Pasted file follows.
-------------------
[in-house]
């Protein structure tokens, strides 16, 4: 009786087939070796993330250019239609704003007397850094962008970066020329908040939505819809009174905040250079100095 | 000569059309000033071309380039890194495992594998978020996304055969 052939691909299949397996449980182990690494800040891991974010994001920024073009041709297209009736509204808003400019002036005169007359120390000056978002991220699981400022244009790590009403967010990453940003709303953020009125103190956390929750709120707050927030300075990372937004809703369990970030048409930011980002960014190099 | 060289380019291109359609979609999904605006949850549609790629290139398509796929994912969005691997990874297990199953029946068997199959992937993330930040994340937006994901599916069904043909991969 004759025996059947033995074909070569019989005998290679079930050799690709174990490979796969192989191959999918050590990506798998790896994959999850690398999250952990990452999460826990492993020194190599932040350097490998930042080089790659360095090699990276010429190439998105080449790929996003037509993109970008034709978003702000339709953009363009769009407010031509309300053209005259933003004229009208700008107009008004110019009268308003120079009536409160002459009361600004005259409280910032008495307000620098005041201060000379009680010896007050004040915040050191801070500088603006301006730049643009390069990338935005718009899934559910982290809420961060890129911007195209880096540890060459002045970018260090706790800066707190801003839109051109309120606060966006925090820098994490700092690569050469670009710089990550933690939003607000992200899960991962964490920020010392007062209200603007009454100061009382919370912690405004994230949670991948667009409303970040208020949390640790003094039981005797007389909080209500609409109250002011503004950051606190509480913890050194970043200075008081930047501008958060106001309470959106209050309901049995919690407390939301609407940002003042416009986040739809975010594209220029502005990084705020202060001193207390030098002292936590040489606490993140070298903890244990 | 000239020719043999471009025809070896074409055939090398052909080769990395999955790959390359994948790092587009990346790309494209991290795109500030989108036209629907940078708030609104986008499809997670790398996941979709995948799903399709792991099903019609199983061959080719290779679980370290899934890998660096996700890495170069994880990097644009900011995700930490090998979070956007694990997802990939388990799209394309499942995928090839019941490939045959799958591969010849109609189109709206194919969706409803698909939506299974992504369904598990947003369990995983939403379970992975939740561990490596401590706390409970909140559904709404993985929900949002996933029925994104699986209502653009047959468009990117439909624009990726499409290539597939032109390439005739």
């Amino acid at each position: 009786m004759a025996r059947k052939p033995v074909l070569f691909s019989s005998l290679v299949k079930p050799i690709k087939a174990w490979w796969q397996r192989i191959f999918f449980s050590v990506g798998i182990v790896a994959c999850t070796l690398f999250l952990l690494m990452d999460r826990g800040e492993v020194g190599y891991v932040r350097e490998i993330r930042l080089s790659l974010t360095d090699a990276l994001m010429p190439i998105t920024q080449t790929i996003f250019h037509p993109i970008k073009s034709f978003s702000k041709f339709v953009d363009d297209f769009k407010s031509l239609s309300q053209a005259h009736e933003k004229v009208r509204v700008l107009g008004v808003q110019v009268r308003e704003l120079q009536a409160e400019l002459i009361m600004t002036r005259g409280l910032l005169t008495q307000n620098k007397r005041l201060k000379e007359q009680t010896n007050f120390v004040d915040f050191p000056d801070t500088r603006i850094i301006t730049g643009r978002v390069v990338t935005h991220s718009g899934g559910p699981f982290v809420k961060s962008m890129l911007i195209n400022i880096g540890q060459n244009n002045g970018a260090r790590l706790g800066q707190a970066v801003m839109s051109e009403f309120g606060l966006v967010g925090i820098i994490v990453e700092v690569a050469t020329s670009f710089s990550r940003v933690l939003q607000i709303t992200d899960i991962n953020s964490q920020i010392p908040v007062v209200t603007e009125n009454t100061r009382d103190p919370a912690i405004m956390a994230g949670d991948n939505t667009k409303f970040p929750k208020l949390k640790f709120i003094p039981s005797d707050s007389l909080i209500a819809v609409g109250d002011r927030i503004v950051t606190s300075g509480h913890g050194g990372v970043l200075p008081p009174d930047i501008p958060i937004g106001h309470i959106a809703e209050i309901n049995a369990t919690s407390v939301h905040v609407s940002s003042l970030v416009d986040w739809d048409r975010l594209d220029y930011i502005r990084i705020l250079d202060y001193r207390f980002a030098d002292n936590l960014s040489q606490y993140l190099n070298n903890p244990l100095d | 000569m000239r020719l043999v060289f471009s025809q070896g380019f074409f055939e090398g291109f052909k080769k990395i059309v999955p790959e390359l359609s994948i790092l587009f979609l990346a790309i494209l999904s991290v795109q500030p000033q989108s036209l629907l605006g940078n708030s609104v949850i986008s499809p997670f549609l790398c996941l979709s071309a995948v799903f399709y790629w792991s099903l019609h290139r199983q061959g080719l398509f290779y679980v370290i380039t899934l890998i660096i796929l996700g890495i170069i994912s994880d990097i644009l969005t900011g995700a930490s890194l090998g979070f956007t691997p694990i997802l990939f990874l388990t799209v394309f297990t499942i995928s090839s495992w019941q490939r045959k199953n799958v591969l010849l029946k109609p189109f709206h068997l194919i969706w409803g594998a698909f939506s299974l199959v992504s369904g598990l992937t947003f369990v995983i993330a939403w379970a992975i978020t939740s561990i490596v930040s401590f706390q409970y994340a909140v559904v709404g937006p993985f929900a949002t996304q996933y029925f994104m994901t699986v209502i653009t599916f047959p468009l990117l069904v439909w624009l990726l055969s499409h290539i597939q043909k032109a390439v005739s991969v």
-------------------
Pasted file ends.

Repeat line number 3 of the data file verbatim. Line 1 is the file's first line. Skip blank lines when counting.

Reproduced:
């Amino acid at each position: 009786m004759a025996r059947k052939p033995v074909l070569f691909s019989s005998l290679v299949k079930p050799i690709k087939a174990w490979w796969q397996r192989i191959f999918f449980s050590v990506g798998i182990v790896a994959c999850t070796l690398f999250l952990l690494m990452d999460r826990g800040e492993v020194g190599y891991v932040r350097e490998i993330r930042l080089s790659l974010t360095d090699a990276l994001m010429p190439i998105t920024q080449t790929i996003f250019h037509p993109i970008k073009s034709f978003s702000k041709f339709v953009d363009d297209f769009k407010s031509l239609s309300q053209a005259h009736e933003k004229v009208r509204v700008l107009g008004v808003q110019v009268r308003e704003l120079q009536a409160e400019l002459i009361m600004t002036r005259g409280l910032l005169t008495q307000n620098k007397r005041l201060k000379e007359q009680t010896n007050f120390v004040d915040f050191p000056d801070t500088r603006i850094i301006t730049g643009r978002v390069v990338t935005h991220s718009g899934g559910p699981f982290v809420k961060s962008m890129l911007i195209n400022i880096g540890q060459n244009n002045g970018a260090r790590l706790g800066q707190a970066v801003m839109s051109e009403f309120g606060l966006v967010g925090i820098i994490v990453e700092v690569a050469t020329s670009f710089s990550r940003v933690l939003q607000i709303t992200d899960i991962n953020s964490q920020i010392p908040v007062v209200t603007e009125n009454t100061r009382d103190p919370a912690i405004m956390a994230g949670d991948n939505t667009k409303f970040p929750k208020l949390k640790f709120i003094p039981s005797d707050s007389l909080i209500a819809v609409g109250d002011r927030i503004v950051t606190s300075g509480h913890g050194g990372v970043l200075p008081p009174d930047i501008p958060i937004g106001h309470i959106a809703e209050i309901n049995a369990t919690s407390v939301h905040v609407s940002s003042l970030v416009d986040w739809d048409r975010l594209d220029y930011i502005r990084i705020l250079d202060y001193r207390f980002a030098d002292n936590l960014s040489q606490y993140l190099n070298n903890p244990l100095d | 000569m000239r020719l043999v060289f471009s025809q070896g380019f074409f055939e090398g291109f052909k080769k990395i059309v999955p790959e390359l359609s994948i790092l587009f979609l990346a790309i494209l999904s991290v795109q500030p000033q989108s036209l629907l605006g940078n708030s609104v949850i986008s499809p997670f549609l790398c996941l979709s071309a995948v799903f399709y790629w792991s099903l019609h290139r199983q061959g080719l398509f290779y679980v370290i380039t899934l890998i660096i796929l996700g890495i170069i994912s994880d990097i644009l969005t900011g995700a930490s890194l090998g979070f956007t691997p694990i997802l990939f990874l388990t799209v394309f297990t499942i995928s090839s495992w019941q490939r045959k199953n799958v591969l010849l029946k109609p189109f709206h068997l194919i969706w409803g594998a698909f939506s299974l199959v992504s369904g598990l992937t947003f369990v995983i993330a939403w379970a992975i978020t939740s561990i490596v930040s401590f706390q409970y994340a909140v559904v709404g937006p993985f929900a949002t996304q996933y029925f994104m994901t699986v209502i653009t599916f047959p468009l990117l069904v439909w624009l990726l055969s499409h290539i597939q043909k032109a390439v005739s991969v």